Tuesday, October 26, 2010

Artisan Cheesemakers and the New Economy

Cheddaring at Beecher's Handmade Cheese, Seattle, WA
We were struck by an October 23 column in the New York Times by Thomas L. Friedman. He addressed changes needed if the United States is to prosper in the new economy. He cited Harvard economist Lawrence Katz's observation that today everyone needs to think of himself as an artisan. Participants in the new economy must bring some special personal quality to their jobs, whether it is developing i-phone "apps," providing haircuts or medical care, or working in a retail shop. Simply functioning as cogs in machines that deliver routine products or services will not bring about prosperity, either for individuals or for our society.

Of course this rang true in light of our research for The Summer of a Thousand Cheeses, and in what we have heard since the book was published. Time after time cheesemakers related stories that, although details and circumstances varied, conveyed the basic message that traditional dairy farms cannot be kept afloat if they sell only milk. Too many large corporate farms are producing too much low cost milk for smaller dairies to be economically sustainable. For some, however, adding value to milk by turning it into cheese and adding still more value by artfully producing uniquely pleasing products is proving one way to keep their farms going.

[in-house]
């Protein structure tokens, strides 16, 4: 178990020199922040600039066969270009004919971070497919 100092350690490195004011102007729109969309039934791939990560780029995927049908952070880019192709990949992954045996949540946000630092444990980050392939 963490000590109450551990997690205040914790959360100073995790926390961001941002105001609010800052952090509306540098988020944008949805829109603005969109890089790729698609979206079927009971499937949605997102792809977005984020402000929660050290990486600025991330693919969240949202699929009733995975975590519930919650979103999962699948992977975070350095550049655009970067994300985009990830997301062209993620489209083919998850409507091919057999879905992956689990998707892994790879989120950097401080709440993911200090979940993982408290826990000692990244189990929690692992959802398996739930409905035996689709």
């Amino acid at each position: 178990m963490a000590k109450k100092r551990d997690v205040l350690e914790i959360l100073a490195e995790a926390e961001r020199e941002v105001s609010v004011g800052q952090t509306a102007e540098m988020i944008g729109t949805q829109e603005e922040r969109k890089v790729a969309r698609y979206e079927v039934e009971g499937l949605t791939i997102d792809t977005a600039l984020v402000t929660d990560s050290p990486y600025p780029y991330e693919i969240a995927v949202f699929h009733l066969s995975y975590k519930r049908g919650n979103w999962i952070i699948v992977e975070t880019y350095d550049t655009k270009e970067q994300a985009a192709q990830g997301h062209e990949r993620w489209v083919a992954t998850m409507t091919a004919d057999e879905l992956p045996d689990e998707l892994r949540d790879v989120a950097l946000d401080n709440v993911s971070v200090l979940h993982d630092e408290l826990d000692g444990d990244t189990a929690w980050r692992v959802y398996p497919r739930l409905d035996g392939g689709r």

We had thought cheesemakers are unique, but upon reflection we are not surprised and certainly not disappointed to realize that we and our fellow citizens are seeking, expecting, and demanding quality in many other aspects our lives.

A St. Lawrence County, NY Dairy Farm in 2010

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